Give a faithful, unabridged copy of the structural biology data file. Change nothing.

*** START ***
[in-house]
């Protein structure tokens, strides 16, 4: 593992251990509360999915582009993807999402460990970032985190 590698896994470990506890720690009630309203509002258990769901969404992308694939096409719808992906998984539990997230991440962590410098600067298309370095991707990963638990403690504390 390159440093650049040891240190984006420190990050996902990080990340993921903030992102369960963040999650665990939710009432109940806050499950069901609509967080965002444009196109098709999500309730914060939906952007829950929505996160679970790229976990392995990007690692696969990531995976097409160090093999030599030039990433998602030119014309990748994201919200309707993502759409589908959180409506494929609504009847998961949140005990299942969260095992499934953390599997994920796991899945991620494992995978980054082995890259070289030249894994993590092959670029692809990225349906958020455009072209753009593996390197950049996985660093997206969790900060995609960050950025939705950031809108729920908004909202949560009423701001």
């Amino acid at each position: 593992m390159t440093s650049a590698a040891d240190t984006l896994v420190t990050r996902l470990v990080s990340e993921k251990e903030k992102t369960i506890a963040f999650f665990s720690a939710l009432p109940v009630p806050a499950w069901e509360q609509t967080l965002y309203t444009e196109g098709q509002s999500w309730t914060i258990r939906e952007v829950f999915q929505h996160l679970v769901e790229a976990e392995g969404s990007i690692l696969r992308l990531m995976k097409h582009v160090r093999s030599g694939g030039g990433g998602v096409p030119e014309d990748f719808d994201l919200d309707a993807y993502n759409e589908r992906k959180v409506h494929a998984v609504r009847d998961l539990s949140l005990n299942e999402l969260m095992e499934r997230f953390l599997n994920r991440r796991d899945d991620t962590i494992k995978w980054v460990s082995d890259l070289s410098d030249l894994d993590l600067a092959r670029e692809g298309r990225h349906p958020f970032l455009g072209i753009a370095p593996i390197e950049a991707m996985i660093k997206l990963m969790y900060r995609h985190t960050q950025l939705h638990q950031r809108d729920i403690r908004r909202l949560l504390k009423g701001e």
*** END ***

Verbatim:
[in-house]
């Protein structure tokens, strides 16, 4: 593992251990509360999915582009993807999402460990970032985190 590698896994470990506890720690009630309203509002258990769901969404992308694939096409719808992906998984539990997230991440962590410098600067298309370095991707990963638990403690504390 390159440093650049040891240190984006420190990050996902990080990340993921903030992102369960963040999650665990939710009432109940806050499950069901609509967080965002444009196109098709999500309730914060939906952007829950929505996160679970790229976990392995990007690692696969990531995976097409160090093999030599030039990433998602030119014309990748994201919200309707993502759409589908959180409506494929609504009847998961949140005990299942969260095992499934953390599997994920796991899945991620494992995978980054082995890259070289030249894994993590092959670029692809990225349906958020455009072209753009593996390197950049996985660093997206969790900060995609960050950025939705950031809108729920908004909202949560009423701001």
């Amino acid at each position: 593992m390159t440093s650049a590698a040891d240190t984006l896994v420190t990050r996902l470990v990080s990340e993921k251990e903030k992102t369960i506890a963040f999650f665990s720690a939710l009432p109940v009630p806050a499950w069901e509360q609509t967080l965002y309203t444009e196109g098709q509002s999500w309730t914060i258990r939906e952007v829950f999915q929505h996160l679970v769901e790229a976990e392995g969404s990007i690692l696969r992308l990531m995976k097409h582009v160090r093999s030599g694939g030039g990433g998602v096409p030119e014309d990748f719808d994201l919200d309707a993807y993502n759409e589908r992906k959180v409506h494929a998984v609504r009847d998961l539990s949140l005990n299942e999402l969260m095992e499934r997230f953390l599997n994920r991440r796991d899945d991620t962590i494992k995978w980054v460990s082995d890259l070289s410098d030249l894994d993590l600067a092959r670029e692809g298309r990225h349906p958020f970032l455009g072209i753009a370095p593996i390197e950049a991707m996985i660093k997206l990963m969790y900060r995609h985190t960050q950025l939705h638990q950031r809108d729920i403690r908004r909202l949560l504390k009423g701001e």